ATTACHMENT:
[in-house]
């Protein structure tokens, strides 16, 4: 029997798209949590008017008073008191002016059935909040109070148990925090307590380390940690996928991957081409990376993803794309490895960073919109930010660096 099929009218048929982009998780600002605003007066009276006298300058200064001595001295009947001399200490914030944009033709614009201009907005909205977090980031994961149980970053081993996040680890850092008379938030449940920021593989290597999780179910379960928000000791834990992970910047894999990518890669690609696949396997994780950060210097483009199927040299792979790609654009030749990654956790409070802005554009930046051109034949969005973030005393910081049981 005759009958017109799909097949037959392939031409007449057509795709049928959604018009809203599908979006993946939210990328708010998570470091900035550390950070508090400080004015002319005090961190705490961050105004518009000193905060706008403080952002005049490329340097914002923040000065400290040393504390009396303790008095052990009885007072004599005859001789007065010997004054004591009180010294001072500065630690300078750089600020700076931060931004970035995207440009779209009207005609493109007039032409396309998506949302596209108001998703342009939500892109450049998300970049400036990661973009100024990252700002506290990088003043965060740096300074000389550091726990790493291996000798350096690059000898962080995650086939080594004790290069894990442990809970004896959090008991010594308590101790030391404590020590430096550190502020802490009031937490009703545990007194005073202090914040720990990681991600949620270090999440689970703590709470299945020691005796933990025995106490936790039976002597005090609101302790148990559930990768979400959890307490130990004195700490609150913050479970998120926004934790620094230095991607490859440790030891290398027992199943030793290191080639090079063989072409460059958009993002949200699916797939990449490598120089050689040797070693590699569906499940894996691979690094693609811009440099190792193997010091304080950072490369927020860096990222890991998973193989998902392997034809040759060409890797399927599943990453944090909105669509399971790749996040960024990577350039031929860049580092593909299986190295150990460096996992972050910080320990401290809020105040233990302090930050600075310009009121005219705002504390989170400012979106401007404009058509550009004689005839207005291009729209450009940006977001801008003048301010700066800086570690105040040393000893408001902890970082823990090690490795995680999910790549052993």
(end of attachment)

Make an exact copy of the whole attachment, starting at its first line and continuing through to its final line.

[in-house]
């Protein structure tokens, strides 16, 4: 029997798209949590008017008073008191002016059935909040109070148990925090307590380390940690996928991957081409990376993803794309490895960073919109930010660096 099929009218048929982009998780600002605003007066009276006298300058200064001595001295009947001399200490914030944009033709614009201009907005909205977090980031994961149980970053081993996040680890850092008379938030449940920021593989290597999780179910379960928000000791834990992970910047894999990518890669690609696949396997994780950060210097483009199927040299792979790609654009030749990654956790409070802005554009930046051109034949969005973030005393910081049981 005759009958017109799909097949037959392939031409007449057509795709049928959604018009809203599908979006993946939210990328708010998570470091900035550390950070508090400080004015002319005090961190705490961050105004518009000193905060706008403080952002005049490329340097914002923040000065400290040393504390009396303790008095052990009885007072004599005859001789007065010997004054004591009180010294001072500065630690300078750089600020700076931060931004970035995207440009779209009207005609493109007039032409396309998506949302596209108001998703342009939500892109450049998300970049400036990661973009100024990252700002506290990088003043965060740096300074000389550091726990790493291996000798350096690059000898962080995650086939080594004790290069894990442990809970004896959090008991010594308590101790030391404590020590430096550190502020802490009031937490009703545990007194005073202090914040720990990681991600949620270090999440689970703590709470299945020691005796933990025995106490936790039976002597005090609101302790148990559930990768979400959890307490130990004195700490609150913050479970998120926004934790620094230095991607490859440790030891290398027992199943030793290191080639090079063989072409460059958009993002949200699916797939990449490598120089050689040797070693590699569906499940894996691979690094693609811009440099190792193997010091304080950072490369927020860096990222890991998973193989998902392997034809040759060409890797399927599943990453944090909105669509399971790749996040960024990577350039031929860049580092593909299986190295150990460096996992972050910080320990401290809020105040233990302090930050600075310009009121005219705002504390989170400012979106401007404009058509550009004689005839207005291009729209450009940006977001801008003048301010700066800086570690105040040393000893408001902890970082823990090690490795995680999910790549052993």